The thing I love about Comprehensible Input is you can talk about anything that interests them. Sports. Movies. The fight in the hallway. If it’s compelling and comprehensible you’re golden! And food is always compelling.
In my real life I love to cook, and in my teacher life, I love cooking demos in class. To students it feels different and new, but really it’s just the tried and true ingredients for CI: use lots of cognates, gestures and visuals, speak slowly and clearly, and check to make sure they understand.
Cooking in class is fun, but it’s a real pain. It takes a lot of equipment and a lot of planning…but I think it’s worth it because it’s what students remember about class years later.
Here are a few tips to make “Food Network: CI Edition” successful:
The right equipment: I have a regular classroom, no kitchen, no sink. (Get ready for some Amazon links- heads up they’re associate links- which means if you click on them and buy something, Amazon sends me like .002 cents, just FYI!)I have two Electric Skillets and an Electric Griddle that I keep in my classroom for cooking. Make sure you have an extension cord and a table you can use for your workspace. Have Clorox wipes and baby wipes available to wash surfaces and hands.
Have them bring the ingredients: I used to buy and bring everything for every class before I wised up! Now I make a sign up sheet and ask kids to bring ingredients. When we make chilaquiles, students bring in bags of tostadas, canned tomatoes, drinks, shredded cheese and onions. I bring the ingredients that need prep before hand: cooked Serrano Chilies and garlic and Agua de Jamaica. For Gallo Pinto they bring canned black beans, onions and bell peppers, I bring cooked rice and the special sauce- Salsa Lizano. Asking them to bring in ingredientes makes it much more manageable (and cheaper! and less stuff to take to school!)
Location, location, location: Set up your cooking area by an open door or window. Sauteing onions and chilies smells amazing when you’re cooking them but the lingering scent just smells like BO two weeks later. And don’t set up your kitchen below the smoke detector!
Plan your time: I don’t want any down time in my classes, so I stretch out the cooking to last most of the period, then we eat the last 10 minutes. Cooking Demos are not “fiesta culture days” (you know, when kids hang out chatting in English eating chips and salsa- those days do not happen in my classroom. No way, José.) It’s just another day that I get to load them up with Comprehensible Input. Since I have long block periods and have time to fill, I always include a power point of pictures of the place we’re eating from to show pictures and talk about culture while we’re waiting for peppers to soften, sauce to simmer or cheese to melt. When I make Quinoa Porridge I show them pictures of hiking the Inca Trail in Peru. To accompany Gallo Pinto, I show them pictures of my Costa Rican family and the town I lived in when I studied abroad. Really, I think those personal stories are where the real value is: in addition to giving them loads of input, I want to inspire my little darlings to leave our small town to see the world.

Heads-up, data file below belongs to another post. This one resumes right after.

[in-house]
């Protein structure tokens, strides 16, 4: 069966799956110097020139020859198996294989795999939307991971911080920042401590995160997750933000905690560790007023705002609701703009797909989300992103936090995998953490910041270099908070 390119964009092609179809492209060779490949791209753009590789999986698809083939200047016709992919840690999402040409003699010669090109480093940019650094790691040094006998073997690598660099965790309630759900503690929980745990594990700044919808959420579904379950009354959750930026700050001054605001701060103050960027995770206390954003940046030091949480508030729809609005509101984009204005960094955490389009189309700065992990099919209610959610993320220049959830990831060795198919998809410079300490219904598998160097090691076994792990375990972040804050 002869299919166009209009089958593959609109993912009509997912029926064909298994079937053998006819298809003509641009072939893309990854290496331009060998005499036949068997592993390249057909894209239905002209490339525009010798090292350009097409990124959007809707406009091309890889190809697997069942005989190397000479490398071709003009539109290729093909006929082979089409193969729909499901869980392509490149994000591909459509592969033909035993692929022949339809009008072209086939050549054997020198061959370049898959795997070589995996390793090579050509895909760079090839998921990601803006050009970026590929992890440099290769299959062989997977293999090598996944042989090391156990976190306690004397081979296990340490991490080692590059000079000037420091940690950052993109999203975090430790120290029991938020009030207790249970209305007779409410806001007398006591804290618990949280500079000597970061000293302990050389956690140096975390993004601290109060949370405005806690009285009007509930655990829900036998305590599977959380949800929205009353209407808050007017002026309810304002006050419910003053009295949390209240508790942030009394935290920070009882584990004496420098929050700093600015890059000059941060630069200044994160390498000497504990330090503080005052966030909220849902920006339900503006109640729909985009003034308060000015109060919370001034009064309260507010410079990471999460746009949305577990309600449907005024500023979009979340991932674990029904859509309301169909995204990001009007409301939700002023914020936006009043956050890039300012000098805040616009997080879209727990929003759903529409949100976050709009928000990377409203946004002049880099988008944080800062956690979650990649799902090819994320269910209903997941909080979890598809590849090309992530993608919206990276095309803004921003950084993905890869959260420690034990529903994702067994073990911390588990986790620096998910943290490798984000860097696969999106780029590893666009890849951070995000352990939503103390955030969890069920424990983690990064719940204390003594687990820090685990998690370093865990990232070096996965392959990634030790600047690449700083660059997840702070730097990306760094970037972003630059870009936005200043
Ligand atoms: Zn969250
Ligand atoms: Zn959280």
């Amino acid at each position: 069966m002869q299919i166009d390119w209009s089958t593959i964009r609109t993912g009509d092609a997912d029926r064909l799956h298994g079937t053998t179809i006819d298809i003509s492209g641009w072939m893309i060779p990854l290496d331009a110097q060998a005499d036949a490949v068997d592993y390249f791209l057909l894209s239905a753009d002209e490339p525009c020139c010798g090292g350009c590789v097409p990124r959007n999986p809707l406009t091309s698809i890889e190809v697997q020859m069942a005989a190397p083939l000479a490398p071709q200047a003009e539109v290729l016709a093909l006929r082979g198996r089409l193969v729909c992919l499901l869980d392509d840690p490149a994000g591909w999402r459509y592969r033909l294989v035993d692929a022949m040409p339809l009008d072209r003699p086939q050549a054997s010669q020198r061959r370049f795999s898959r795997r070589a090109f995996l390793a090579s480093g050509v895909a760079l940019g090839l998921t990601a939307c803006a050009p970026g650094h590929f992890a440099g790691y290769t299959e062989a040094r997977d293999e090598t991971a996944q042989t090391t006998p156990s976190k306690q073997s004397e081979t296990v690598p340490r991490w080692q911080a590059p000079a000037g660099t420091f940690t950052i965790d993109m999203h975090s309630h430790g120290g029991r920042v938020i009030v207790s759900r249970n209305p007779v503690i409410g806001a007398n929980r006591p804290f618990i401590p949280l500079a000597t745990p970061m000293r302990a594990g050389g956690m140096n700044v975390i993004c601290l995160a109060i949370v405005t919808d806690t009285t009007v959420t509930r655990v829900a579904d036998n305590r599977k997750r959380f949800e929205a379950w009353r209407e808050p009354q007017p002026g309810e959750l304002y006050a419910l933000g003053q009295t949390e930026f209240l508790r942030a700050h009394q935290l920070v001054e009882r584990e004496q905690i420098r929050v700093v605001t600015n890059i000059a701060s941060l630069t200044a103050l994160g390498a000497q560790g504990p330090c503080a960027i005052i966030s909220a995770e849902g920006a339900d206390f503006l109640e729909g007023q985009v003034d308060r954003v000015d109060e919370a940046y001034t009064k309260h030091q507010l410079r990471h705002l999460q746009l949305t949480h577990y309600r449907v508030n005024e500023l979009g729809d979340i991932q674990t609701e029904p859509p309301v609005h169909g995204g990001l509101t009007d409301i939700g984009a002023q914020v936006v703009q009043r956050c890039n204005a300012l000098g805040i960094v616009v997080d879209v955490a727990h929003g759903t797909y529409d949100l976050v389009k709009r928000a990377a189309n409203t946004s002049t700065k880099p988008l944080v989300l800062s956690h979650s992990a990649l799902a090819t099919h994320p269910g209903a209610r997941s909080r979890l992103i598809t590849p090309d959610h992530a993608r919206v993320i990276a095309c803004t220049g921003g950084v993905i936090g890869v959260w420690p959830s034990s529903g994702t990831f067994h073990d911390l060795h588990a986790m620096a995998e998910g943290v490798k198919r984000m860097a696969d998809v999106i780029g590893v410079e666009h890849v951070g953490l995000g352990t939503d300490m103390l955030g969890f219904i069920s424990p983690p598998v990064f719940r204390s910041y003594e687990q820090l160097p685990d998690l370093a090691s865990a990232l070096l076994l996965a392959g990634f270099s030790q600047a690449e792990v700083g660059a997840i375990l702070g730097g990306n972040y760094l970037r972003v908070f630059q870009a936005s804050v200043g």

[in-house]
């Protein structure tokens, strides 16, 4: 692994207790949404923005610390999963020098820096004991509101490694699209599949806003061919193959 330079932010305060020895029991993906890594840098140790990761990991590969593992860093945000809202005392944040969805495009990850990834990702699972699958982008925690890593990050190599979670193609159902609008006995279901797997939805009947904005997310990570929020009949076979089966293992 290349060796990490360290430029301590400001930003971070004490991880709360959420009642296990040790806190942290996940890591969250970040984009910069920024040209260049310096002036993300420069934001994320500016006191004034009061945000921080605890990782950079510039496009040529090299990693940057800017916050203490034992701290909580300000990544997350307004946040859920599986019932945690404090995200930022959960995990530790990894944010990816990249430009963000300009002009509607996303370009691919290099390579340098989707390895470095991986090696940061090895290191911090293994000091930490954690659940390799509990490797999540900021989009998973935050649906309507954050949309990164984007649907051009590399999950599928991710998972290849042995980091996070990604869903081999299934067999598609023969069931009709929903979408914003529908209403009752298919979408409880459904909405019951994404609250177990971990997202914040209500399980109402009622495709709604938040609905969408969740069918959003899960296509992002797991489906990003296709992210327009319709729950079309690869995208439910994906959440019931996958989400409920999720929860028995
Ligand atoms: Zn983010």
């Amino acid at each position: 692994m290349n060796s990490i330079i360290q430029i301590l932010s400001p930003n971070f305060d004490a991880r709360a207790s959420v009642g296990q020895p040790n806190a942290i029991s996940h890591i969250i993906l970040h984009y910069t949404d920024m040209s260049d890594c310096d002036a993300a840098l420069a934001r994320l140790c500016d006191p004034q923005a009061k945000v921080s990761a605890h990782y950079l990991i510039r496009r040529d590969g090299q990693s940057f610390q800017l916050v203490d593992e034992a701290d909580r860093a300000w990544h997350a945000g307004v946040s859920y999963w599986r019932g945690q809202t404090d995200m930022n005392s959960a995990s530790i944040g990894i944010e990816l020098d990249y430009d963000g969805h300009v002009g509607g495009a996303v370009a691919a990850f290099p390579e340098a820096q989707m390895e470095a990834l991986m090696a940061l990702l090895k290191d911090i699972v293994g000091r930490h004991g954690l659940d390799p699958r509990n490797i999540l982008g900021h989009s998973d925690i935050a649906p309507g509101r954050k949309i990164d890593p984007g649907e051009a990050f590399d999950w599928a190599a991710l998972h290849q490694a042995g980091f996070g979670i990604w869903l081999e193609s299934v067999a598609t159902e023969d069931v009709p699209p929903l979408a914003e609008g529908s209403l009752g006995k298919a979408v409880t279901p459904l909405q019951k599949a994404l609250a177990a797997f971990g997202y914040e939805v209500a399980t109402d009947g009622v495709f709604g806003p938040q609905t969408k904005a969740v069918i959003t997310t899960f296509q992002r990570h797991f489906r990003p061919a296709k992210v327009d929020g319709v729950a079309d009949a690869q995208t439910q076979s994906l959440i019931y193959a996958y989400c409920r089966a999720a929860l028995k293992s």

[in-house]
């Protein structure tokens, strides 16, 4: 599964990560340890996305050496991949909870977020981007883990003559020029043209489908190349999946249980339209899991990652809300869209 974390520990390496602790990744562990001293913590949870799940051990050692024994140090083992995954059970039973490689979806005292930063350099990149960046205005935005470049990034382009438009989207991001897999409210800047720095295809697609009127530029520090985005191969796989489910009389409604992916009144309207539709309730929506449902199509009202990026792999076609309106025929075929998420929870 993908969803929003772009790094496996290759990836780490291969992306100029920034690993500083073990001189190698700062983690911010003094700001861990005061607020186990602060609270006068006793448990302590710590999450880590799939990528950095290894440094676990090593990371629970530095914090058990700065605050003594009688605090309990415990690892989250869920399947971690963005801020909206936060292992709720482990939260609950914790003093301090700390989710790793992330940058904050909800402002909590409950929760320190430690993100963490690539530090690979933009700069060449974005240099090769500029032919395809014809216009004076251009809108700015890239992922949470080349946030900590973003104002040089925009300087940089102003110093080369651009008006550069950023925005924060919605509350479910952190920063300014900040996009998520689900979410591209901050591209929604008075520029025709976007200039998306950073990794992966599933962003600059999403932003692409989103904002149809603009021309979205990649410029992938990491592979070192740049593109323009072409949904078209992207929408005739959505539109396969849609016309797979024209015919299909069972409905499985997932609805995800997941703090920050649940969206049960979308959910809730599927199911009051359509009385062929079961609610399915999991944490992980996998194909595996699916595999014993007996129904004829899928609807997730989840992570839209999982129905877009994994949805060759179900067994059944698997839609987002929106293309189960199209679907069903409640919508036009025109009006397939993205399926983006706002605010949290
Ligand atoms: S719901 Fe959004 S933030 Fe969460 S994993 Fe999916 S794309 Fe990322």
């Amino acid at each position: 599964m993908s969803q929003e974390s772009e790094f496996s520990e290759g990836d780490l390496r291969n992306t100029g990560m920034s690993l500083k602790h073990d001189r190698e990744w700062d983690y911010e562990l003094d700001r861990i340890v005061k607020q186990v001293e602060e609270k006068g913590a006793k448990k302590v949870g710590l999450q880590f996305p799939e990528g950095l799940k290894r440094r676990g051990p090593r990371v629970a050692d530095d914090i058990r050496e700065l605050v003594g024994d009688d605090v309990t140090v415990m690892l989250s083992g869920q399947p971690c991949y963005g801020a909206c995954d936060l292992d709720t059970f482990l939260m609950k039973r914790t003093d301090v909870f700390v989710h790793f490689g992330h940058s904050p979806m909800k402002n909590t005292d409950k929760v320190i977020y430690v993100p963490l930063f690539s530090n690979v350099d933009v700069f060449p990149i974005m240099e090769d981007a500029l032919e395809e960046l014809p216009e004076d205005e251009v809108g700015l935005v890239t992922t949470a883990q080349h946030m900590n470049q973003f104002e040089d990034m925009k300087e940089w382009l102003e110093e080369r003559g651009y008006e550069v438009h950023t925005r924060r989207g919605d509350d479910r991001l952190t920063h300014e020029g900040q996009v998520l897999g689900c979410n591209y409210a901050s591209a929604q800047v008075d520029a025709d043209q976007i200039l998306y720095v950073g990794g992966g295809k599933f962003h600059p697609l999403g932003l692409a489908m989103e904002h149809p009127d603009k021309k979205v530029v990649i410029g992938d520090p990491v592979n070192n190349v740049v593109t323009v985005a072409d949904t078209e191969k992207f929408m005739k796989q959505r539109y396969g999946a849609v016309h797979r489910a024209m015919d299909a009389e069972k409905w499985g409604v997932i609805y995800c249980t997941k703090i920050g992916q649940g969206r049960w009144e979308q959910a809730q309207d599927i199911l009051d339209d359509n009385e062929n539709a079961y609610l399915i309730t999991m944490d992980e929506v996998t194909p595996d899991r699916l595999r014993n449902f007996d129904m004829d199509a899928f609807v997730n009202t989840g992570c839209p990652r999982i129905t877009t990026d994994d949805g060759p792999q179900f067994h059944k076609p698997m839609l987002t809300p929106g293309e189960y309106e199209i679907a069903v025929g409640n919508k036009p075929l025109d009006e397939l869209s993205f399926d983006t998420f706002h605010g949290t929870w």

Help them focus: They seem especially squirrelly on cooking days- it might be the excitement or that they’re sitting at tables with their friends (normally we’re deskless) or that they’re conditioned to believe that Food Days=Party Days=Not real school=Goof off. Whatever the case, giving them a task helps focus them. I ask them to write out the recipe in English as I’m explaining, mostly to focus them but also so they can take it home and cook for their families.
What to cook? Here are the things I make every year for my classes:
- Chilaquiles, a Mexican Breakfast- Here’s the recipe! (In Spanish 1, during our Restaurant simulation)
- Gallo Pinto, a Costa Rican Breakfast – Here’s the recipe! (In Spanish 2, while reading Robo en la noche)
- Quinoa Porridge, a Peruvian Breakfast ( In Spanish 4, because they feel left out!)
- Agua de Jamaica
- Mexican Fruits with Lime and Chile (Not really something to cook, but easy to ask kids to bring in cut up fruits, and I supply chili powder, Tajín and limes…and if you don’t have an Exprimador, you totally need one!)
- Pupusas, while my Heritage students are reading Vida y Muerte en la Mara Salvatrucha
What have you cooked in class?! What should I add to my recipe list? I would love suggestions and tips!